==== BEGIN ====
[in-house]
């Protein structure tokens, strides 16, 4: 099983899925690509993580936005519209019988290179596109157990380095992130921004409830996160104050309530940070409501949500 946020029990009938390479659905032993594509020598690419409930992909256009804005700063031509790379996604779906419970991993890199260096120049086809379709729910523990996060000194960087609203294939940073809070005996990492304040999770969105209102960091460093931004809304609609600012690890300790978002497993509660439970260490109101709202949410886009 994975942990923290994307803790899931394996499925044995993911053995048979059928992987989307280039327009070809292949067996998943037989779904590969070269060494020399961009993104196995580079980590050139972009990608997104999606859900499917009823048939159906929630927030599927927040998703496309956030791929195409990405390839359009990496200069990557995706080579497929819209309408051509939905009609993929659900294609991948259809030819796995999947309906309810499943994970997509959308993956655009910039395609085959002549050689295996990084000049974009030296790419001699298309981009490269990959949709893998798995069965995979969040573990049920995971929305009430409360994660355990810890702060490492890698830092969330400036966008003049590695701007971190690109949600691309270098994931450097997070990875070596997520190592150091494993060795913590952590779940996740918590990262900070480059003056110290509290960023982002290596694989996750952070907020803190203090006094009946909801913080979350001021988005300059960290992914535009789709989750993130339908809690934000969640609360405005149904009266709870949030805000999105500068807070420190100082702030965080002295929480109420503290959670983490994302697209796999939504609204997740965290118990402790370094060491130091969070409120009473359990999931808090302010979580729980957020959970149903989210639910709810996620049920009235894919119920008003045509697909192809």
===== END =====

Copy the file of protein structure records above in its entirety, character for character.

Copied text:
[in-house]
């Protein structure tokens, strides 16, 4: 099983899925690509993580936005519209019988290179596109157990380095992130921004409830996160104050309530940070409501949500 946020029990009938390479659905032993594509020598690419409930992909256009804005700063031509790379996604779906419970991993890199260096120049086809379709729910523990996060000194960087609203294939940073809070005996990492304040999770969105209102960091460093931004809304609609600012690890300790978002497993509660439970260490109101709202949410886009 994975942990923290994307803790899931394996499925044995993911053995048979059928992987989307280039327009070809292949067996998943037989779904590969070269060494020399961009993104196995580079980590050139972009990608997104999606859900499917009823048939159906929630927030599927927040998703496309956030791929195409990405390839359009990496200069990557995706080579497929819209309408051509939905009609993929659900294609991948259809030819796995999947309906309810499943994970997509959308993956655009910039395609085959002549050689295996990084000049974009030296790419001699298309981009490269990959949709893998798995069965995979969040573990049920995971929305009430409360994660355990810890702060490492890698830092969330400036966008003049590695701007971190690109949600691309270098994931450097997070990875070596997520190592150091494993060795913590952590779940996740918590990262900070480059003056110290509290960023982002290596694989996750952070907020803190203090006094009946909801913080979350001021988005300059960290992914535009789709989750993130339908809690934000969640609360405005149904009266709870949030805000999105500068807070420190100082702030965080002295929480109420503290959670983490994302697209796999939504609204997740965290118990402790370094060491130091969070409120009473359990999931808090302010979580729980957020959970149903989210639910709810996620049920009235894919119920008003045509697909192809």